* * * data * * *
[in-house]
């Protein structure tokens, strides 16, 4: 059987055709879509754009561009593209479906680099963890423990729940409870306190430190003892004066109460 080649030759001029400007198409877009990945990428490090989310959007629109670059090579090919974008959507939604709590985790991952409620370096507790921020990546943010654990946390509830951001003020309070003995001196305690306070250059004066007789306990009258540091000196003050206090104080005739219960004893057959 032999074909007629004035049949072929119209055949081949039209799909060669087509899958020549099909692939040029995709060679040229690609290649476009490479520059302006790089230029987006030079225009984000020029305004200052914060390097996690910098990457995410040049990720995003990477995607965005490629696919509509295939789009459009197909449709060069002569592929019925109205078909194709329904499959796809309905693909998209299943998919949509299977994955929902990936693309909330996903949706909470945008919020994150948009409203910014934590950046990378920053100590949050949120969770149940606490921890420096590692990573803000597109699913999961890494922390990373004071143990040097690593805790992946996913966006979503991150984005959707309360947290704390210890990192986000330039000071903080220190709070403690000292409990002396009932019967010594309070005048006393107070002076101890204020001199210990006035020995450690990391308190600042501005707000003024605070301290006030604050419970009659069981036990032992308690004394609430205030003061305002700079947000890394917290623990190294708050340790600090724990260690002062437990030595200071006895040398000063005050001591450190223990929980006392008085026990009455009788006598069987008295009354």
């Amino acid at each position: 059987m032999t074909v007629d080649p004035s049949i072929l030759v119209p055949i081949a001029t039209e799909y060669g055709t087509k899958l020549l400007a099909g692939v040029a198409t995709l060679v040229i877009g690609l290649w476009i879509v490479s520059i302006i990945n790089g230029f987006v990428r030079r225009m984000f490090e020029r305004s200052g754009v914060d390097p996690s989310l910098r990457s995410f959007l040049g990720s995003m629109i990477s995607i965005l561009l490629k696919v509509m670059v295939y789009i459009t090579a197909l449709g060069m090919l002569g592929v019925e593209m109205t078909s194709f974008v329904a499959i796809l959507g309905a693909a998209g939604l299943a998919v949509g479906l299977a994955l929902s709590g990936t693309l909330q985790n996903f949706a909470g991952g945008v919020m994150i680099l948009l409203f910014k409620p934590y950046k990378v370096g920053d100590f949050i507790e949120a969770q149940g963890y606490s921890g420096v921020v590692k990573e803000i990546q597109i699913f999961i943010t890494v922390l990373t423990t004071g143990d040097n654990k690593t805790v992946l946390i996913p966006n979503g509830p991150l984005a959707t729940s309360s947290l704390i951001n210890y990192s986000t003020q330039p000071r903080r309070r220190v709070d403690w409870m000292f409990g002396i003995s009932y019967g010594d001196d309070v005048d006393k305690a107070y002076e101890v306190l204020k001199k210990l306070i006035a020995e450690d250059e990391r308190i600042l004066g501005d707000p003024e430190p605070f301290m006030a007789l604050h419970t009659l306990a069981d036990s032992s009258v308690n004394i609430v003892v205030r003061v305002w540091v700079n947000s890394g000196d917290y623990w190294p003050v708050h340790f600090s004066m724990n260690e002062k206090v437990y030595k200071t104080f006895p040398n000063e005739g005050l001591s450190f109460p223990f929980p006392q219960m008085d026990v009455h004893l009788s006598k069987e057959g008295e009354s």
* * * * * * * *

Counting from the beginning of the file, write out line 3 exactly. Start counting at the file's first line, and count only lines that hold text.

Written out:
């Amino acid at each position: 059987m032999t074909v007629d080649p004035s049949i072929l030759v119209p055949i081949a001029t039209e799909y060669g055709t087509k899958l020549l400007a099909g692939v040029a198409t995709l060679v040229i877009g690609l290649w476009i879509v490479s520059i302006i990945n790089g230029f987006v990428r030079r225009m984000f490090e020029r305004s200052g754009v914060d390097p996690s989310l910098r990457s995410f959007l040049g990720s995003m629109i990477s995607i965005l561009l490629k696919v509509m670059v295939y789009i459009t090579a197909l449709g060069m090919l002569g592929v019925e593209m109205t078909s194709f974008v329904a499959i796809l959507g309905a693909a998209g939604l299943a998919v949509g479906l299977a994955l929902s709590g990936t693309l909330q985790n996903f949706a909470g991952g945008v919020m994150i680099l948009l409203f910014k409620p934590y950046k990378v370096g920053d100590f949050i507790e949120a969770q149940g963890y606490s921890g420096v921020v590692k990573e803000i990546q597109i699913f999961i943010t890494v922390l990373t423990t004071g143990d040097n654990k690593t805790v992946l946390i996913p966006n979503g509830p991150l984005a959707t729940s309360s947290l704390i951001n210890y990192s986000t003020q330039p000071r903080r309070r220190v709070d403690w409870m000292f409990g002396i003995s009932y019967g010594d001196d309070v005048d006393k305690a107070y002076e101890v306190l204020k001199k210990l306070i006035a020995e450690d250059e990391r308190i600042l004066g501005d707000p003024e430190p605070f301290m006030a007789l604050h419970t009659l306990a069981d036990s032992s009258v308690n004394i609430v003892v205030r003061v305002w540091v700079n947000s890394g000196d917290y623990w190294p003050v708050h340790f600090s004066m724990n260690e002062k206090v437990y030595k200071t104080f006895p040398n000063e005739g005050l001591s450190f109460p223990f929980p006392q219960m008085d026990v009455h004893l009788s006598k069987e057959g008295e009354s």